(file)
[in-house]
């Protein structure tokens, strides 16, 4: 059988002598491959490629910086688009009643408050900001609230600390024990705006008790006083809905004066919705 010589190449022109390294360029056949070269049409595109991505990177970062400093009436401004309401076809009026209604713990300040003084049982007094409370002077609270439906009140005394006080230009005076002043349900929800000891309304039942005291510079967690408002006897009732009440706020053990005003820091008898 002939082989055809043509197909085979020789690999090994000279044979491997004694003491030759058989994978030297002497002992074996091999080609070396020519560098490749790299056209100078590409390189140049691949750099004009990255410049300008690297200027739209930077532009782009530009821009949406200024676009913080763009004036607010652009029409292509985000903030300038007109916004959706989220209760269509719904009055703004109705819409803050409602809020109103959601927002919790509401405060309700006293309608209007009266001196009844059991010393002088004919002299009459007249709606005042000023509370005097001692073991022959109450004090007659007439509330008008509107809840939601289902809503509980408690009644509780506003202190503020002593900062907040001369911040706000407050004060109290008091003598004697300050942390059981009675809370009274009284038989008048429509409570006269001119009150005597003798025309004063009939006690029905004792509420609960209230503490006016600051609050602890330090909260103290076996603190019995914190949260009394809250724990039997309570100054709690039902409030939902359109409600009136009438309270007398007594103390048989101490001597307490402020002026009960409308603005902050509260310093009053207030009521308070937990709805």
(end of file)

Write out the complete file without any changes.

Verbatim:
[in-house]
């Protein structure tokens, strides 16, 4: 059988002598491959490629910086688009009643408050900001609230600390024990705006008790006083809905004066919705 010589190449022109390294360029056949070269049409595109991505990177970062400093009436401004309401076809009026209604713990300040003084049982007094409370002077609270439906009140005394006080230009005076002043349900929800000891309304039942005291510079967690408002006897009732009440706020053990005003820091008898 002939082989055809043509197909085979020789690999090994000279044979491997004694003491030759058989994978030297002497002992074996091999080609070396020519560098490749790299056209100078590409390189140049691949750099004009990255410049300008690297200027739209930077532009782009530009821009949406200024676009913080763009004036607010652009029409292509985000903030300038007109916004959706989220209760269509719904009055703004109705819409803050409602809020109103959601927002919790509401405060309700006293309608209007009266001196009844059991010393002088004919002299009459007249709606005042000023509370005097001692073991022959109450004090007659007439509330008008509107809840939601289902809503509980408690009644509780506003202190503020002593900062907040001369911040706000407050004060109290008091003598004697300050942390059981009675809370009274009284038989008048429509409570006269001119009150005597003798025309004063009939006690029905004792509420609960209230503490006016600051609050602890330090909260103290076996603190019995914190949260009394809250724990039997309570100054709690039902409030939902359109409600009136009438309270007398007594103390048989101490001597307490402020002026009960409308603005902050509260310093009053207030009521308070937990709805």